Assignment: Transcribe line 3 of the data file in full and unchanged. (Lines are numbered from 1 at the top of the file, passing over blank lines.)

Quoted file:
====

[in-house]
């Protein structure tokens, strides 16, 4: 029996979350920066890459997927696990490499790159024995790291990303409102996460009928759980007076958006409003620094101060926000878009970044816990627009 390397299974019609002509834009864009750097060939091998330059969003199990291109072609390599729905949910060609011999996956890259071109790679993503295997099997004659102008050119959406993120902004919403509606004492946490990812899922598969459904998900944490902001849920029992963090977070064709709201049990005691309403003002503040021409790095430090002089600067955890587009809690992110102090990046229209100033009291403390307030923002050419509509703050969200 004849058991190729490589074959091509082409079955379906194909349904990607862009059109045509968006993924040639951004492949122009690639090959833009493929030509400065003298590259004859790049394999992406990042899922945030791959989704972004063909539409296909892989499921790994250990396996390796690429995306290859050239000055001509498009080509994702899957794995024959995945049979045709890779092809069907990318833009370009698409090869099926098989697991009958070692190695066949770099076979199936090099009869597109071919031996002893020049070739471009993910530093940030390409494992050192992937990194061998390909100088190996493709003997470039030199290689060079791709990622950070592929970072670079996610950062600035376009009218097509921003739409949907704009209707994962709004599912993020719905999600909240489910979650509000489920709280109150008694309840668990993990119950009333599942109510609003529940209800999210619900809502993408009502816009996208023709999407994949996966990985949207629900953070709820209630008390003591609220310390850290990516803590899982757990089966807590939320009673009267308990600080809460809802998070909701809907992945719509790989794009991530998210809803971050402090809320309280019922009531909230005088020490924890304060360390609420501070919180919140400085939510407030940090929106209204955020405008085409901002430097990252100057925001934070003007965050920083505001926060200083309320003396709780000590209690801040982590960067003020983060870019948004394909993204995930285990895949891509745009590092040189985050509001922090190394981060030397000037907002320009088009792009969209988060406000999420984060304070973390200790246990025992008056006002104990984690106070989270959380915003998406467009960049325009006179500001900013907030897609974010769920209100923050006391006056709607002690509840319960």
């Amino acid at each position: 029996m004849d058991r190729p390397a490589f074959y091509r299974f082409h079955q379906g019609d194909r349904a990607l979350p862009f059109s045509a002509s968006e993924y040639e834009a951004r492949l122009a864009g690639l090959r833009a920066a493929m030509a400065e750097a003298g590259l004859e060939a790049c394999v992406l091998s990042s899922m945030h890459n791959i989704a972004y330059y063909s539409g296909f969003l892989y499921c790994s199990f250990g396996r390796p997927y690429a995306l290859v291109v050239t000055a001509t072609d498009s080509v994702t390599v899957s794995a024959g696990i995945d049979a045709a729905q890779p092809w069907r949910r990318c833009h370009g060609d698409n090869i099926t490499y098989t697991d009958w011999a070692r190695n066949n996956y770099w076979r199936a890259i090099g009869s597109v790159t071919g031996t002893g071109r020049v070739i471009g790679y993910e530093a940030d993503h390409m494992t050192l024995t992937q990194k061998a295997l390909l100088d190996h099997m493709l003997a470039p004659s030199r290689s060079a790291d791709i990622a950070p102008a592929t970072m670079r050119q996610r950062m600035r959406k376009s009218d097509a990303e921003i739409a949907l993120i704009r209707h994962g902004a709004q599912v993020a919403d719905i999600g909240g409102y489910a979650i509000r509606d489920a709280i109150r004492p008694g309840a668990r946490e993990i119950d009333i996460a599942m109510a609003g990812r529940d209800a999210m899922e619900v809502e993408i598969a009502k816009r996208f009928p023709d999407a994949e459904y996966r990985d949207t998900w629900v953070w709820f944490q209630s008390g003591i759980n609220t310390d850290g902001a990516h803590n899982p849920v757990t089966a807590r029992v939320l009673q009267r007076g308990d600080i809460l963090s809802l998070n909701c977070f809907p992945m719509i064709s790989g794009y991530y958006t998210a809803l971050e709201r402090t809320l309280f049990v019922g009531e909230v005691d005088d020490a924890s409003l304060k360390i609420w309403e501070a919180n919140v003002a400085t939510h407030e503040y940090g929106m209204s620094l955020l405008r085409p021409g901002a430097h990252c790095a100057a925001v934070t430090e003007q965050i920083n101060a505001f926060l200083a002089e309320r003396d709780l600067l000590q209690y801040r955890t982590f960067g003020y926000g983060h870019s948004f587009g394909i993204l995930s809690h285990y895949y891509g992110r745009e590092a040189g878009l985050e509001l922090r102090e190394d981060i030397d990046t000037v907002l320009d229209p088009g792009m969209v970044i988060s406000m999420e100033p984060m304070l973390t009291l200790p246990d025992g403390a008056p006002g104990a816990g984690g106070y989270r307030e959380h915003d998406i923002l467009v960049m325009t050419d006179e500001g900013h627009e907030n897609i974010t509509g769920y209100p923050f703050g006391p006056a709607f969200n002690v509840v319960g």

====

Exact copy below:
């Amino acid at each position: 029996m004849d058991r190729p390397a490589f074959y091509r299974f082409h079955q379906g019609d194909r349904a990607l979350p862009f059109s045509a002509s968006e993924y040639e834009a951004r492949l122009a864009g690639l090959r833009a920066a493929m030509a400065e750097a003298g590259l004859e060939a790049c394999v992406l091998s990042s899922m945030h890459n791959i989704a972004y330059y063909s539409g296909f969003l892989y499921c790994s199990f250990g396996r390796p997927y690429a995306l290859v291109v050239t000055a001509t072609d498009s080509v994702t390599v899957s794995a024959g696990i995945d049979a045709a729905q890779p092809w069907r949910r990318c833009h370009g060609d698409n090869i099926t490499y098989t697991d009958w011999a070692r190695n066949n996956y770099w076979r199936a890259i090099g009869s597109v790159t071919g031996t002893g071109r020049v070739i471009g790679y993910e530093a940030d993503h390409m494992t050192l024995t992937q990194k061998a295997l390909l100088d190996h099997m493709l003997a470039p004659s030199r290689s060079a790291d791709i990622a950070p102008a592929t970072m670079r050119q996610r950062m600035r959406k376009s009218d097509a990303e921003i739409a949907l993120i704009r209707h994962g902004a709004q599912v993020a919403d719905i999600g909240g409102y489910a979650i509000r509606d489920a709280i109150r004492p008694g309840a668990r946490e993990i119950d009333i996460a599942m109510a609003g990812r529940d209800a999210m899922e619900v809502e993408i598969a009502k816009r996208f009928p023709d999407a994949e459904y996966r990985d949207t998900w629900v953070w709820f944490q209630s008390g003591i759980n609220t310390d850290g902001a990516h803590n899982p849920v757990t089966a807590r029992v939320l009673q009267r007076g308990d600080i809460l963090s809802l998070n909701c977070f809907p992945m719509i064709s790989g794009y991530y958006t998210a809803l971050e709201r402090t809320l309280f049990v019922g009531e909230v005691d005088d020490a924890s409003l304060k360390i609420w309403e501070a919180n919140v003002a400085t939510h407030e503040y940090g929106m209204s620094l955020l405008r085409p021409g901002a430097h990252c790095a100057a925001v934070t430090e003007q965050i920083n101060a505001f926060l200083a002089e309320r003396d709780l600067l000590q209690y801040r955890t982590f960067g003020y926000g983060h870019s948004f587009g394909i993204l995930s809690h285990y895949y891509g992110r745009e590092a040189g878009l985050e509001l922090r102090e190394d981060i030397d990046t000037v907002l320009d229209p088009g792009m969209v970044i988060s406000m999420e100033p984060m304070l973390t009291l200790p246990d025992g403390a008056p006002g104990a816990g984690g106070y989270r307030e959380h915003d998406i923002l467009v960049m325009t050419d006179e500001g900013h627009e907030n897609i974010t509509g769920y209100p923050f703050g006391p006056a709607f969200n002690v509840v319960g």